Atul Gawande's recent New Yorker article about the super-high costs of healthcare in McAllen, Texas has gotten lots of people talking. (If you haven't read it, you need to.) In the White House, President Obama made the article White House required reading, as reported by the New York Times:
President Obama recently summoned aides to the Oval Office to discuss a magazine article investigating why the border town of McAllen, Tex., was the country’s most expensive place for health care. The article became required reading in the White House, with Mr. Obama even citing it at a meeting last week with two dozen Democratic senators.
Data show that increased healthcare spending does not necessarily result in better health outcomes, and that the spending varies widely within the US. The Gawande article begins to answer the question of why this is the case, but there is a counterpoint (also from the NYTimes):
In his blog last month, Mr. [Peter] Orszag wrote, “The higher-cost areas and hospitals don’t generate better outcomes than the lower-cost ones.” But other researchers and politicians are not so sure. They say it would be a mistake to cut or cap Medicare payments without knowing why spending in some places far exceeds the national average.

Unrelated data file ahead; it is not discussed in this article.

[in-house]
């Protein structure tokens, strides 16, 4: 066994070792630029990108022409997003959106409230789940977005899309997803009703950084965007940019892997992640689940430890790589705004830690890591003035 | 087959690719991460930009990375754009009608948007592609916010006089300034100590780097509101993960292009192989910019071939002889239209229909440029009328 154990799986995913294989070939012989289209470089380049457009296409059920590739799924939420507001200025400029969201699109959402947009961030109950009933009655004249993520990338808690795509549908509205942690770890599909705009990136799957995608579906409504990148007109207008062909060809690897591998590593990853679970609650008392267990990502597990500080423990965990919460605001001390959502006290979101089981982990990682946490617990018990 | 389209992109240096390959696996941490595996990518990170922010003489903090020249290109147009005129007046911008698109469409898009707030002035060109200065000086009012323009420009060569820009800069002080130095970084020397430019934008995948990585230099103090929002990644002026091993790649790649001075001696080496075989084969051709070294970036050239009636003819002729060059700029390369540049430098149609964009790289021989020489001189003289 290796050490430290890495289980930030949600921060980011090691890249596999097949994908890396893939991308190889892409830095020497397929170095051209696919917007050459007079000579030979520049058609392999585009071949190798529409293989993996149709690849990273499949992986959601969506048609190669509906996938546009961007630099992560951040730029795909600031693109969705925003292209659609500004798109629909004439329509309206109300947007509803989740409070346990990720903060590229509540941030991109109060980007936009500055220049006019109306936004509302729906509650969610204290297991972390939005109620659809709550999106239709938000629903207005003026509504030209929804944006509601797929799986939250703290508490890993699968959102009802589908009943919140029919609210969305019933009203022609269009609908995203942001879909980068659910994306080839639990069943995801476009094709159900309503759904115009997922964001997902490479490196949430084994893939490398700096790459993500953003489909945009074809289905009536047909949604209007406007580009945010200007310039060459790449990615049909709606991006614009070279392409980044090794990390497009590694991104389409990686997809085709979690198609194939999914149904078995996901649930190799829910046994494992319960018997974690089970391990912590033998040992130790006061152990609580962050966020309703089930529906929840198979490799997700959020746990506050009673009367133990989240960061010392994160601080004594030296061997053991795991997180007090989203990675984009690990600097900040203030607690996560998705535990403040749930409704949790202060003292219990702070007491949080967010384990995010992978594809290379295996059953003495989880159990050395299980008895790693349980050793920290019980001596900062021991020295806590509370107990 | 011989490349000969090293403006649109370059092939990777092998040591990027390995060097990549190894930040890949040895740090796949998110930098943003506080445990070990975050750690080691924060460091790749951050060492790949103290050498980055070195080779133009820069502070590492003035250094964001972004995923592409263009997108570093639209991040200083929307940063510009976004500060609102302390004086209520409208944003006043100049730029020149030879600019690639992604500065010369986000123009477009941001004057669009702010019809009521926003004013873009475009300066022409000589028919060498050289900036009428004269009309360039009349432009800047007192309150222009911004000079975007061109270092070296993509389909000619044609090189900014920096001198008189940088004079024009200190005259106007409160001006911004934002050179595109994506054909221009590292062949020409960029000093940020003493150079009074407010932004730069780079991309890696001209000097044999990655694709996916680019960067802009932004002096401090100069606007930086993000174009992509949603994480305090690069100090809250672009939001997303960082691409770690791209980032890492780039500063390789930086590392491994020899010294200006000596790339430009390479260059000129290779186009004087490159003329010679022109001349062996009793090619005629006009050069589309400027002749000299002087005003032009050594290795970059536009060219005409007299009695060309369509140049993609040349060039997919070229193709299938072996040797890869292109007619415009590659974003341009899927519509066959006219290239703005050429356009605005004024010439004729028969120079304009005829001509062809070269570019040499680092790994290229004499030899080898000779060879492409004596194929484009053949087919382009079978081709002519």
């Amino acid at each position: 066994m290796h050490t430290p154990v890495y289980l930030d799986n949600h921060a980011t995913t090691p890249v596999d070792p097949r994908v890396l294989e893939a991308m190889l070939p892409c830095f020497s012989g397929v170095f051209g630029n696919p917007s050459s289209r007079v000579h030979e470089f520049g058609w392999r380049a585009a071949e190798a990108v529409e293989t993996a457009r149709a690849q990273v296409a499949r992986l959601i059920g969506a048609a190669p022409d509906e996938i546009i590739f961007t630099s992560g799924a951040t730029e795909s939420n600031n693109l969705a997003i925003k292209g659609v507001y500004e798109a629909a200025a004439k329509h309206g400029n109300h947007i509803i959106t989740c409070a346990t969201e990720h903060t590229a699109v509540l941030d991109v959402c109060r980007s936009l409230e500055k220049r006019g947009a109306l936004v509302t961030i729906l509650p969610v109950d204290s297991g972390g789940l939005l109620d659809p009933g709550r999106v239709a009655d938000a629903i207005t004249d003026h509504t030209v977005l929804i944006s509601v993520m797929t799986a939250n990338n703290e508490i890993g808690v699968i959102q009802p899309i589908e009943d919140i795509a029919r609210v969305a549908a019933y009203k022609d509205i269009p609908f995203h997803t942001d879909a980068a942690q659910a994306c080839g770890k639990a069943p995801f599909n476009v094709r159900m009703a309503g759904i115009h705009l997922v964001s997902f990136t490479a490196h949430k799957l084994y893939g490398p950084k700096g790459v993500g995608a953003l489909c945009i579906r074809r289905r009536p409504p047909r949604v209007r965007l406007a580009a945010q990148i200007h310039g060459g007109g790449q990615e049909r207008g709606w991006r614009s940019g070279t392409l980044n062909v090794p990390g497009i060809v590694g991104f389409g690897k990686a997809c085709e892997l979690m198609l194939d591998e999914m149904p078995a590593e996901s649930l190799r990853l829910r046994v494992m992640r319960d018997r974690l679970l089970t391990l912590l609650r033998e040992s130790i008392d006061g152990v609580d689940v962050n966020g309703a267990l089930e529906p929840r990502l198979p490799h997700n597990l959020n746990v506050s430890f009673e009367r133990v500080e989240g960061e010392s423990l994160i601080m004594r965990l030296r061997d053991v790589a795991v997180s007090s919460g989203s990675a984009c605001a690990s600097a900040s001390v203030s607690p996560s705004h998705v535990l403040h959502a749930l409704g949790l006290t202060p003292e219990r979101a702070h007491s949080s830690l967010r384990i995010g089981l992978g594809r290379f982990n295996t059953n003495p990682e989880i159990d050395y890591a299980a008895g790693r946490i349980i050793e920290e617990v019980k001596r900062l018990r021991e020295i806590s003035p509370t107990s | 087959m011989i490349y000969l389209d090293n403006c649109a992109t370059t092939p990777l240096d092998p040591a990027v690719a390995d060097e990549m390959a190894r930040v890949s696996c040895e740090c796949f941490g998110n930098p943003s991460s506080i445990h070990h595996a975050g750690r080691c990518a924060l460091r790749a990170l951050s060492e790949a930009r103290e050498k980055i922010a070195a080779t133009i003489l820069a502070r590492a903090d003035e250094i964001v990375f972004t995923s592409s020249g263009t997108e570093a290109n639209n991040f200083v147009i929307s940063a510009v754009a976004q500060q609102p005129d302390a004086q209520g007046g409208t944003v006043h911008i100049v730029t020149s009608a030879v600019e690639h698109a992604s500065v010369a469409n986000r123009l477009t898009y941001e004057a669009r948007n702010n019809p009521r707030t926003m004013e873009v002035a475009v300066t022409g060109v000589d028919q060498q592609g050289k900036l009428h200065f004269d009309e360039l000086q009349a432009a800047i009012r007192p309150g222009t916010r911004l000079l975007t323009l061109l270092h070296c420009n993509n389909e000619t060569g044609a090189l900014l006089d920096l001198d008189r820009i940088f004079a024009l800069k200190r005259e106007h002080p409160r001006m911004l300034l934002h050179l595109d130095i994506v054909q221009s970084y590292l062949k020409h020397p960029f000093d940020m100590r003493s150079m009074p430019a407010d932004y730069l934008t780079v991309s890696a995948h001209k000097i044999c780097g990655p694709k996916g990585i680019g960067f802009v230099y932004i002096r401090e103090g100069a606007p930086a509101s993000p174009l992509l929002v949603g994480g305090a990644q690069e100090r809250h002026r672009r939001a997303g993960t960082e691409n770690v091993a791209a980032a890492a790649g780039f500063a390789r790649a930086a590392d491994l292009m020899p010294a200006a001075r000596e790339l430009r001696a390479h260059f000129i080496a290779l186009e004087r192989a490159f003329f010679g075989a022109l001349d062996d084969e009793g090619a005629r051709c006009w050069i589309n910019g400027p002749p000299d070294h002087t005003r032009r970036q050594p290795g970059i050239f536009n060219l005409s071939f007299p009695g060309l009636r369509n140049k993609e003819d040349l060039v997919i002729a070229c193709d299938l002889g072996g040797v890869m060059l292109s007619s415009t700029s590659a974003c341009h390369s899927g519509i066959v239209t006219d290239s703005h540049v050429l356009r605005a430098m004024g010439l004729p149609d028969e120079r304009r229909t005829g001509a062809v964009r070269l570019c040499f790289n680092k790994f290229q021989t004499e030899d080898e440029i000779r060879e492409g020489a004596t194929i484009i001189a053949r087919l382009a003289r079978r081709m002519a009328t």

What's as interesting about Gawande's article as the story is the fact that the national discussion has been altered by a quick case study of a single town in Texas. (Aside: this is why extreme case sampling is so valuable.) What else can we learn by studying individual systems, sitting down with real providers, and talking to actual patients?
They brought the x-ray machine to me this time. I told the people from Social Services, "There's no way I can pay for all this". The doctor came and told me it was a pulled muscle, and to go home, elevate it, and rest. I did just as the doctor said and four days later - four days - I got a call saying "We made a mistake". Then he said "They made a mistake". I went to Highland - no Summit - and they showed me two x-rays side-by-side. In the last one my bone was out of its socket and my kneecap was broken in two places. I was in rehab for 12 months!